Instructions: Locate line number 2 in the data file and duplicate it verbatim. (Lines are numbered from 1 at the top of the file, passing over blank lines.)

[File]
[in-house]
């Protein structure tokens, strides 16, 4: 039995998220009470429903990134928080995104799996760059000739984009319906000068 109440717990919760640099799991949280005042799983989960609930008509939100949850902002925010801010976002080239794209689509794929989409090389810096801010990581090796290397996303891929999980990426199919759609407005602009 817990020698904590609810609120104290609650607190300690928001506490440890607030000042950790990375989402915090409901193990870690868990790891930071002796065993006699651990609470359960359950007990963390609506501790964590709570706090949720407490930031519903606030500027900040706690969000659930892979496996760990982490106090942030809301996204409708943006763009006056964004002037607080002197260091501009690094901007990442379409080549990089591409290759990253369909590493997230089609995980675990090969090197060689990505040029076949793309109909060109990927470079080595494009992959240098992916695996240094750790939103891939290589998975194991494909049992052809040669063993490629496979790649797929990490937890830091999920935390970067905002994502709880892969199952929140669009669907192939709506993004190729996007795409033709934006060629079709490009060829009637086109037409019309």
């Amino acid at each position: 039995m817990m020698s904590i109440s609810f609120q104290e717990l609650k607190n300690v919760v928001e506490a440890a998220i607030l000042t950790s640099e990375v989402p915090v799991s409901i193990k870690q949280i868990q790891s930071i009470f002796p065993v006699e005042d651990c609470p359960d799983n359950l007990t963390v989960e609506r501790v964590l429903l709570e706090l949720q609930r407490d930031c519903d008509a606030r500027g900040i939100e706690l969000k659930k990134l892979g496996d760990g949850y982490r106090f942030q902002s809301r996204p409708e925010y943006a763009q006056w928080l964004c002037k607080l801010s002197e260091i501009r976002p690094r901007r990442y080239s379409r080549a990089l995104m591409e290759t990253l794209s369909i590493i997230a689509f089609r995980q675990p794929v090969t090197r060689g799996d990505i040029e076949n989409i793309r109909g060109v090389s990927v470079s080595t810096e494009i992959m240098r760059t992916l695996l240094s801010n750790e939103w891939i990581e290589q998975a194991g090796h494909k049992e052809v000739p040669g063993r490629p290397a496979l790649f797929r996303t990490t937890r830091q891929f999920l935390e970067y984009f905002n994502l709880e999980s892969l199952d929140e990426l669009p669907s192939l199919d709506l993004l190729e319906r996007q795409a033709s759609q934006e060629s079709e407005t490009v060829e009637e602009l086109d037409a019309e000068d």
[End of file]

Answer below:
């Protein structure tokens, strides 16, 4: 039995998220009470429903990134928080995104799996760059000739984009319906000068 109440717990919760640099799991949280005042799983989960609930008509939100949850902002925010801010976002080239794209689509794929989409090389810096801010990581090796290397996303891929999980990426199919759609407005602009 817990020698904590609810609120104290609650607190300690928001506490440890607030000042950790990375989402915090409901193990870690868990790891930071002796065993006699651990609470359960359950007990963390609506501790964590709570706090949720407490930031519903606030500027900040706690969000659930892979496996760990982490106090942030809301996204409708943006763009006056964004002037607080002197260091501009690094901007990442379409080549990089591409290759990253369909590493997230089609995980675990090969090197060689990505040029076949793309109909060109990927470079080595494009992959240098992916695996240094750790939103891939290589998975194991494909049992052809040669063993490629496979790649797929990490937890830091999920935390970067905002994502709880892969199952929140669009669907192939709506993004190729996007795409033709934006060629079709490009060829009637086109037409019309």